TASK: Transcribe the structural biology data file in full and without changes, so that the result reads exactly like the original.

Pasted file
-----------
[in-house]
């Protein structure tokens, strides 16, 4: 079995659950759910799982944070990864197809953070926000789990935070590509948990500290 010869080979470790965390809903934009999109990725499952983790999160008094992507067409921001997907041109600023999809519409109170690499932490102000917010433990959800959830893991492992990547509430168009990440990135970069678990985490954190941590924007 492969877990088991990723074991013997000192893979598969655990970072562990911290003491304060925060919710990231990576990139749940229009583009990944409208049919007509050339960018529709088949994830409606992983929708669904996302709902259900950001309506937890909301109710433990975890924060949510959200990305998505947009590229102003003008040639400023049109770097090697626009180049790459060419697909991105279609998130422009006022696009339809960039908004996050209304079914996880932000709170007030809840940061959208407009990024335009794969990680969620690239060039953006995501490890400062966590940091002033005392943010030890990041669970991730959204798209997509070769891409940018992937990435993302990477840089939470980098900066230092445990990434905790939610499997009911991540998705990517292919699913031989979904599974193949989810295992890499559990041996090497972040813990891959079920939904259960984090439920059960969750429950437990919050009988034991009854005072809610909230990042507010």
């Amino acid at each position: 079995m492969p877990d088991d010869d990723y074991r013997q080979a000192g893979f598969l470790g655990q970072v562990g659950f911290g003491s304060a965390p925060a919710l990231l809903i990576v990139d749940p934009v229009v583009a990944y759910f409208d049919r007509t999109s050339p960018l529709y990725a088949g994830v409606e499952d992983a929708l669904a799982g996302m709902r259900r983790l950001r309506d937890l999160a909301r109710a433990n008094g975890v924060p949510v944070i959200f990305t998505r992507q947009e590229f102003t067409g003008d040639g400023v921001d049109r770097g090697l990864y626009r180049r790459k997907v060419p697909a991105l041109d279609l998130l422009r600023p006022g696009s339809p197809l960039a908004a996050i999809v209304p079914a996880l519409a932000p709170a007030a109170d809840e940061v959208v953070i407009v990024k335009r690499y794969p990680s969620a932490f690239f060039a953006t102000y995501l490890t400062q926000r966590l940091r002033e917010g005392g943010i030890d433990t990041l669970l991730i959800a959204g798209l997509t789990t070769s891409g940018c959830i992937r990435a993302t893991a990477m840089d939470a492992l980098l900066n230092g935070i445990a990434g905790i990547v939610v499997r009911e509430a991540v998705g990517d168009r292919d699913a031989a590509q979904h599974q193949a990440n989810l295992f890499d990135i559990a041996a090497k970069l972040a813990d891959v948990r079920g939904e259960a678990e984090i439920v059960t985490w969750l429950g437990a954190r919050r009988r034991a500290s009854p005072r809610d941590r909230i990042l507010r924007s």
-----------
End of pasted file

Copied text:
[in-house]
């Protein structure tokens, strides 16, 4: 079995659950759910799982944070990864197809953070926000789990935070590509948990500290 010869080979470790965390809903934009999109990725499952983790999160008094992507067409921001997907041109600023999809519409109170690499932490102000917010433990959800959830893991492992990547509430168009990440990135970069678990985490954190941590924007 492969877990088991990723074991013997000192893979598969655990970072562990911290003491304060925060919710990231990576990139749940229009583009990944409208049919007509050339960018529709088949994830409606992983929708669904996302709902259900950001309506937890909301109710433990975890924060949510959200990305998505947009590229102003003008040639400023049109770097090697626009180049790459060419697909991105279609998130422009006022696009339809960039908004996050209304079914996880932000709170007030809840940061959208407009990024335009794969990680969620690239060039953006995501490890400062966590940091002033005392943010030890990041669970991730959204798209997509070769891409940018992937990435993302990477840089939470980098900066230092445990990434905790939610499997009911991540998705990517292919699913031989979904599974193949989810295992890499559990041996090497972040813990891959079920939904259960984090439920059960969750429950437990919050009988034991009854005072809610909230990042507010």
């Amino acid at each position: 079995m492969p877990d088991d010869d990723y074991r013997q080979a000192g893979f598969l470790g655990q970072v562990g659950f911290g003491s304060a965390p925060a919710l990231l809903i990576v990139d749940p934009v229009v583009a990944y759910f409208d049919r007509t999109s050339p960018l529709y990725a088949g994830v409606e499952d992983a929708l669904a799982g996302m709902r259900r983790l950001r309506d937890l999160a909301r109710a433990n008094g975890v924060p949510v944070i959200f990305t998505r992507q947009e590229f102003t067409g003008d040639g400023v921001d049109r770097g090697l990864y626009r180049r790459k997907v060419p697909a991105l041109d279609l998130l422009r600023p006022g696009s339809p197809l960039a908004a996050i999809v209304p079914a996880l519409a932000p709170a007030a109170d809840e940061v959208v953070i407009v990024k335009r690499y794969p990680s969620a932490f690239f060039a953006t102000y995501l490890t400062q926000r966590l940091r002033e917010g005392g943010i030890d433990t990041l669970l991730i959800a959204g798209l997509t789990t070769s891409g940018c959830i992937r990435a993302t893991a990477m840089d939470a492992l980098l900066n230092g935070i445990a990434g905790i990547v939610v499997r009911e509430a991540v998705g990517d168009r292919d699913a031989a590509q979904h599974q193949a990440n989810l295992f890499d990135i559990a041996a090497k970069l972040a813990d891959v948990r079920g939904e259960a678990e984090i439920v059960t985490w969750l429950g437990a954190r919050r009988r034991a500290s009854p005072r809610d941590r909230i990042l507010r924007s």